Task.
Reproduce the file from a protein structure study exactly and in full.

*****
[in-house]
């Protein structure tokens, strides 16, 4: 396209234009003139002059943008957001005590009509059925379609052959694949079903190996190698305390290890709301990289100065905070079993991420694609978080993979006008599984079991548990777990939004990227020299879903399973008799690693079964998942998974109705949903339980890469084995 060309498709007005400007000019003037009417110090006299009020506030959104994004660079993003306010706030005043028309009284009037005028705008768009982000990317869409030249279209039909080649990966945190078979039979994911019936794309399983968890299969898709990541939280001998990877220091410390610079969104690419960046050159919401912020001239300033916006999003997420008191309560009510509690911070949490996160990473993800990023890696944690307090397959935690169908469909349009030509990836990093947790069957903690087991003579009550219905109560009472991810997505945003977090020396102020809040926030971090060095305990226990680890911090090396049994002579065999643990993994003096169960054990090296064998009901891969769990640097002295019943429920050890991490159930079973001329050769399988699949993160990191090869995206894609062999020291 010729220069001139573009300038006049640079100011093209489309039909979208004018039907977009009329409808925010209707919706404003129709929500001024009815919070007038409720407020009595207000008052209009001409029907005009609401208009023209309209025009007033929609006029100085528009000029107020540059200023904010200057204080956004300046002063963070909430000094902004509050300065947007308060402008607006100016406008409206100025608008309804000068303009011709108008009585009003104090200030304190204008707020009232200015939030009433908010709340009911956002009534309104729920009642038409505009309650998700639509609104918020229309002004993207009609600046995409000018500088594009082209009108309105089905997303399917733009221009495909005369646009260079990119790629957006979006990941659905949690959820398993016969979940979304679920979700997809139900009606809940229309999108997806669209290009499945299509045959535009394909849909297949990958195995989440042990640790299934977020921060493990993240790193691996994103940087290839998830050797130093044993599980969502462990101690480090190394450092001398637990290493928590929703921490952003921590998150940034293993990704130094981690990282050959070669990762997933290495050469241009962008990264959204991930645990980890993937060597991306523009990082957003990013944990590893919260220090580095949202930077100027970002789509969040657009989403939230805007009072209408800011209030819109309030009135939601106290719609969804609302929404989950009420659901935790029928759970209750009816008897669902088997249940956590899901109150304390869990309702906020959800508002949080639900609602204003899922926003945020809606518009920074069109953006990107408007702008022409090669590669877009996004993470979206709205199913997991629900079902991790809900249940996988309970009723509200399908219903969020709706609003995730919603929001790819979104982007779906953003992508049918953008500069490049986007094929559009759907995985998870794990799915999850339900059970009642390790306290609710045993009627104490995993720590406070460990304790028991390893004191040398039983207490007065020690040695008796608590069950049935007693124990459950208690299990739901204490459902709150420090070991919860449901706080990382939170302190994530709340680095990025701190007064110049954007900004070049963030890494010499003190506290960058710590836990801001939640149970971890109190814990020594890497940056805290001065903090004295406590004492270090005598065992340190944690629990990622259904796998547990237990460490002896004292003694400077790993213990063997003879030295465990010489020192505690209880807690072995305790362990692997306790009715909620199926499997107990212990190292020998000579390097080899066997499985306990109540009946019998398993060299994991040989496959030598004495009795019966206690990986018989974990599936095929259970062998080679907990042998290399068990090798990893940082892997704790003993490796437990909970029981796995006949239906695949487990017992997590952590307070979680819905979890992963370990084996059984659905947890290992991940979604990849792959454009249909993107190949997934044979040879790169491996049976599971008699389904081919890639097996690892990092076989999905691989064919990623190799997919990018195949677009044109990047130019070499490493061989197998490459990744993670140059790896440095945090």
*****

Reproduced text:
[in-house]
């Protein structure tokens, strides 16, 4: 396209234009003139002059943008957001005590009509059925379609052959694949079903190996190698305390290890709301990289100065905070079993991420694609978080993979006008599984079991548990777990939004990227020299879903399973008799690693079964998942998974109705949903339980890469084995 060309498709007005400007000019003037009417110090006299009020506030959104994004660079993003306010706030005043028309009284009037005028705008768009982000990317869409030249279209039909080649990966945190078979039979994911019936794309399983968890299969898709990541939280001998990877220091410390610079969104690419960046050159919401912020001239300033916006999003997420008191309560009510509690911070949490996160990473993800990023890696944690307090397959935690169908469909349009030509990836990093947790069957903690087991003579009550219905109560009472991810997505945003977090020396102020809040926030971090060095305990226990680890911090090396049994002579065999643990993994003096169960054990090296064998009901891969769990640097002295019943429920050890991490159930079973001329050769399988699949993160990191090869995206894609062999020291 010729220069001139573009300038006049640079100011093209489309039909979208004018039907977009009329409808925010209707919706404003129709929500001024009815919070007038409720407020009595207000008052209009001409029907005009609401208009023209309209025009007033929609006029100085528009000029107020540059200023904010200057204080956004300046002063963070909430000094902004509050300065947007308060402008607006100016406008409206100025608008309804000068303009011709108008009585009003104090200030304190204008707020009232200015939030009433908010709340009911956002009534309104729920009642038409505009309650998700639509609104918020229309002004993207009609600046995409000018500088594009082209009108309105089905997303399917733009221009495909005369646009260079990119790629957006979006990941659905949690959820398993016969979940979304679920979700997809139900009606809940229309999108997806669209290009499945299509045959535009394909849909297949990958195995989440042990640790299934977020921060493990993240790193691996994103940087290839998830050797130093044993599980969502462990101690480090190394450092001398637990290493928590929703921490952003921590998150940034293993990704130094981690990282050959070669990762997933290495050469241009962008990264959204991930645990980890993937060597991306523009990082957003990013944990590893919260220090580095949202930077100027970002789509969040657009989403939230805007009072209408800011209030819109309030009135939601106290719609969804609302929404989950009420659901935790029928759970209750009816008897669902088997249940956590899901109150304390869990309702906020959800508002949080639900609602204003899922926003945020809606518009920074069109953006990107408007702008022409090669590669877009996004993470979206709205199913997991629900079902991790809900249940996988309970009723509200399908219903969020709706609003995730919603929001790819979104982007779906953003992508049918953008500069490049986007094929559009759907995985998870794990799915999850339900059970009642390790306290609710045993009627104490995993720590406070460990304790028991390893004191040398039983207490007065020690040695008796608590069950049935007693124990459950208690299990739901204490459902709150420090070991919860449901706080990382939170302190994530709340680095990025701190007064110049954007900004070049963030890494010499003190506290960058710590836990801001939640149970971890109190814990020594890497940056805290001065903090004295406590004492270090005598065992340190944690629990990622259904796998547990237990460490002896004292003694400077790993213990063997003879030295465990010489020192505690209880807690072995305790362990692997306790009715909620199926499997107990212990190292020998000579390097080899066997499985306990109540009946019998398993060299994991040989496959030598004495009795019966206690990986018989974990599936095929259970062998080679907990042998290399068990090798990893940082892997704790003993490796437990909970029981796995006949239906695949487990017992997590952590307070979680819905979890992963370990084996059984659905947890290992991940979604990849792959454009249909993107190949997934044979040879790169491996049976599971008699389904081919890639097996690892990092076989999905691989064919990623190799997919990018195949677009044109990047130019070499490493061989197998490459990744993670140059790896440095945090």